Mervyn Freeman 12th Nov 2014

On Wednesday 12th November, Mervyn Freeman, from the British Antarctic Survey, Cambridge, will give the talk:

Some random walks in space weather

Please note this is being held at an earlier time (2pm)

Mountbatten Room 4025A (53/4025A), Highfield Campus, 2pm. All welcome. Refreshments served after the talk.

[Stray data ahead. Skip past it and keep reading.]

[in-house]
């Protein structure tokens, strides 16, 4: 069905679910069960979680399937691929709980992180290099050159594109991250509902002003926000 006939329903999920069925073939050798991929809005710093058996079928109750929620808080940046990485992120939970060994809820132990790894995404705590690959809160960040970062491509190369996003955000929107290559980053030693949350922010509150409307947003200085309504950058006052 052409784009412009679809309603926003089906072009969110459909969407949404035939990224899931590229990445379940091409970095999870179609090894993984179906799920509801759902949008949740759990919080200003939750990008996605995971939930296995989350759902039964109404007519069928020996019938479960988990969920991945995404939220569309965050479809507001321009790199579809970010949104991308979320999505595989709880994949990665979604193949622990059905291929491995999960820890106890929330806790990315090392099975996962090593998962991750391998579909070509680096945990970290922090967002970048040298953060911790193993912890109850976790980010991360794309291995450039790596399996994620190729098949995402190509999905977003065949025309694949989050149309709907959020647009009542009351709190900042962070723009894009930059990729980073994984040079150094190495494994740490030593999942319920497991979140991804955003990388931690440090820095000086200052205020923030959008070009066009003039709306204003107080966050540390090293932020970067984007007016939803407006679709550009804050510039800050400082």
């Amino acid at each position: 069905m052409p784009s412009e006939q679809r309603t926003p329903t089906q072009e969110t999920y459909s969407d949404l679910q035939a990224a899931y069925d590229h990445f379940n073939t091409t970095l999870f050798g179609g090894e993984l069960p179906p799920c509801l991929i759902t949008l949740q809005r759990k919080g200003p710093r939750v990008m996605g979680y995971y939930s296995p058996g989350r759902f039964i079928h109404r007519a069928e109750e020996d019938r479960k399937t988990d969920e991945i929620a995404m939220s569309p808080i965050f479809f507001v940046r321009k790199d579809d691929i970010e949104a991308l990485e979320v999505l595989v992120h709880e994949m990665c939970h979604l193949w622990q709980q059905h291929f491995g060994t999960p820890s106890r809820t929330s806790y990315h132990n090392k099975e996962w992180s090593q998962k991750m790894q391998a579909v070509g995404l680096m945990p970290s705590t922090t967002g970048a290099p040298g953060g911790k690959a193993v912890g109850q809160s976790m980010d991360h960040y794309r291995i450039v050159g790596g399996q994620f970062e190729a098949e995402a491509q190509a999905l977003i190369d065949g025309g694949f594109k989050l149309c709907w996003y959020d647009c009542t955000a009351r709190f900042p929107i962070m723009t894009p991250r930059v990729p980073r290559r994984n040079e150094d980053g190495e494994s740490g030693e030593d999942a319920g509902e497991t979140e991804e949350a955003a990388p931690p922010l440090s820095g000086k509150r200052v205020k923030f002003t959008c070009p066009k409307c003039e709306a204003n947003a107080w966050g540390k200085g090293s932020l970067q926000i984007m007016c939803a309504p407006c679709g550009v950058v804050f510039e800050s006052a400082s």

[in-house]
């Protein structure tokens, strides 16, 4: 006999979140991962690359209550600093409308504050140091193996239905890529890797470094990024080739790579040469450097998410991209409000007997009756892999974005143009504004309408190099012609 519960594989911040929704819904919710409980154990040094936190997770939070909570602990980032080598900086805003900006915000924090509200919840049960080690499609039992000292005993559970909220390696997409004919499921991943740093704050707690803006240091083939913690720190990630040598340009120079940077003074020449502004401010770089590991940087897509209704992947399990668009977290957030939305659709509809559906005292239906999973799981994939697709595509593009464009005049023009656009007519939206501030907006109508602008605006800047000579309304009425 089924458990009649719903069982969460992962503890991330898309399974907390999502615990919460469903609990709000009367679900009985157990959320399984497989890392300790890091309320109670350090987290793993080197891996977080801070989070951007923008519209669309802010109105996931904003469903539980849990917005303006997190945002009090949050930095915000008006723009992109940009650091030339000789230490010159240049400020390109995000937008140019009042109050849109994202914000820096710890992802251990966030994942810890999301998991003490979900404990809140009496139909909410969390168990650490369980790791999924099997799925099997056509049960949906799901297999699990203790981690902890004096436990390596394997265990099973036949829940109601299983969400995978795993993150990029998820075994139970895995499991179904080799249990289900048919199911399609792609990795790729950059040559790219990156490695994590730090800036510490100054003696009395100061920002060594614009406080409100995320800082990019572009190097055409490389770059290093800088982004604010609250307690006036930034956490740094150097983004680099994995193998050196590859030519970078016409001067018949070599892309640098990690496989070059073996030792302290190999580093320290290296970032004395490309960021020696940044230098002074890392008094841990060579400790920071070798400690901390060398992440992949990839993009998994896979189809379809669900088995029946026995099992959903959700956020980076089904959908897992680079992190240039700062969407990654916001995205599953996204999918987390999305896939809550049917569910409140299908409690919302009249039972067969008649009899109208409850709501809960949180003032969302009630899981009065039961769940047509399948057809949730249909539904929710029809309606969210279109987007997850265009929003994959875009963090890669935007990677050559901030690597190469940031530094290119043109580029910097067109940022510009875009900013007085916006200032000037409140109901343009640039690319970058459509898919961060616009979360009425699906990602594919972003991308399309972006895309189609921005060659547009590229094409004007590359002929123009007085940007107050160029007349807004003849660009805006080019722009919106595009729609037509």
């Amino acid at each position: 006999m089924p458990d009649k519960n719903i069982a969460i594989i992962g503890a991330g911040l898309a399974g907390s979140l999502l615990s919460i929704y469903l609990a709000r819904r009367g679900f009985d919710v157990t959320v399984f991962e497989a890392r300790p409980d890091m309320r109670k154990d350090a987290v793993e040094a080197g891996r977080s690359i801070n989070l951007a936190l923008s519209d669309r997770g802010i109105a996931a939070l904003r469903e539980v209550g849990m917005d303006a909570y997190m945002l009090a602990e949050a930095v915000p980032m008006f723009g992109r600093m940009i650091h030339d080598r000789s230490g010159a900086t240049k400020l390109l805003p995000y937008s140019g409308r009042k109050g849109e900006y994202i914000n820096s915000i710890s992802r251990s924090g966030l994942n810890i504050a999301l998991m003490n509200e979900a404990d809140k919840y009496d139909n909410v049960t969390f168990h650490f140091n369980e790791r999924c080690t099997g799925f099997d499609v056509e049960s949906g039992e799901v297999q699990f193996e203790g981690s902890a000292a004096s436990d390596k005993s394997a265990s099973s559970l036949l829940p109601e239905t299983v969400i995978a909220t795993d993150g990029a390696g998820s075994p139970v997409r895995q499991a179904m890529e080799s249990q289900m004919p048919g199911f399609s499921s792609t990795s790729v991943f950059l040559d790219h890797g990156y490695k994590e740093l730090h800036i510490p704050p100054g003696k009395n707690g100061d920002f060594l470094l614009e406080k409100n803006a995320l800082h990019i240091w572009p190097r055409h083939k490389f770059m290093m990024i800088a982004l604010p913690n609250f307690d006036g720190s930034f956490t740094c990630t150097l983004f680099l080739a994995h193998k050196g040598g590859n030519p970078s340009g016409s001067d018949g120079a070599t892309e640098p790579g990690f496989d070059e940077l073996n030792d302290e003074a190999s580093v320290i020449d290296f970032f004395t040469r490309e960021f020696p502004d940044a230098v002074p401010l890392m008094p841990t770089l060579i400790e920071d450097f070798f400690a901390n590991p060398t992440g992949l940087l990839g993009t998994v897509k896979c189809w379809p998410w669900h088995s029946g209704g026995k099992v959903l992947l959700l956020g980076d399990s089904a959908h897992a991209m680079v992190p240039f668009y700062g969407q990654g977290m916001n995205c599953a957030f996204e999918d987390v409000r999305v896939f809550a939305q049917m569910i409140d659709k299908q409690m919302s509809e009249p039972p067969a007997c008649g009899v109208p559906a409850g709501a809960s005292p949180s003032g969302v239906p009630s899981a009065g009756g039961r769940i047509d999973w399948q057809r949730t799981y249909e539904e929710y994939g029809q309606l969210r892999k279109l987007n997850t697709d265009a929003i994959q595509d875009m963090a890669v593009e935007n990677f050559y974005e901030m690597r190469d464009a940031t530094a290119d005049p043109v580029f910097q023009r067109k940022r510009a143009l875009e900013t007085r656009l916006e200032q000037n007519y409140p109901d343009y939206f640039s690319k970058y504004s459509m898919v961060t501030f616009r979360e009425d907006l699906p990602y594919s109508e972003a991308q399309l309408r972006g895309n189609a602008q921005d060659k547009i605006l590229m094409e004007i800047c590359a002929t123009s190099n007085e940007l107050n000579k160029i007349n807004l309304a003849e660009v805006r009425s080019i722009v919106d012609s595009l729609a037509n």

Abstract: Space weather – the natural variability of near-Earth space – is a hazard to modern society, with the potential to affect satellite services and electricity supply. It is the fourth highest natural hazard risk on the Government’s National Risk Register, alongside heatwaves and low temperatures. Arguably the greatest source of uncertainty is the substorm – an earthquake-like disruption of near-Earth space that eludes deterministic prediction. In this talk, I will show how substorm occurrence may be understood as a random walk towards an absorbing barrier, similar to the Gerstein-Mandelbrot model of neuron firing in the brain. I will discuss the limits of prediction and similarities to the space weather of Jupiter and Saturn.


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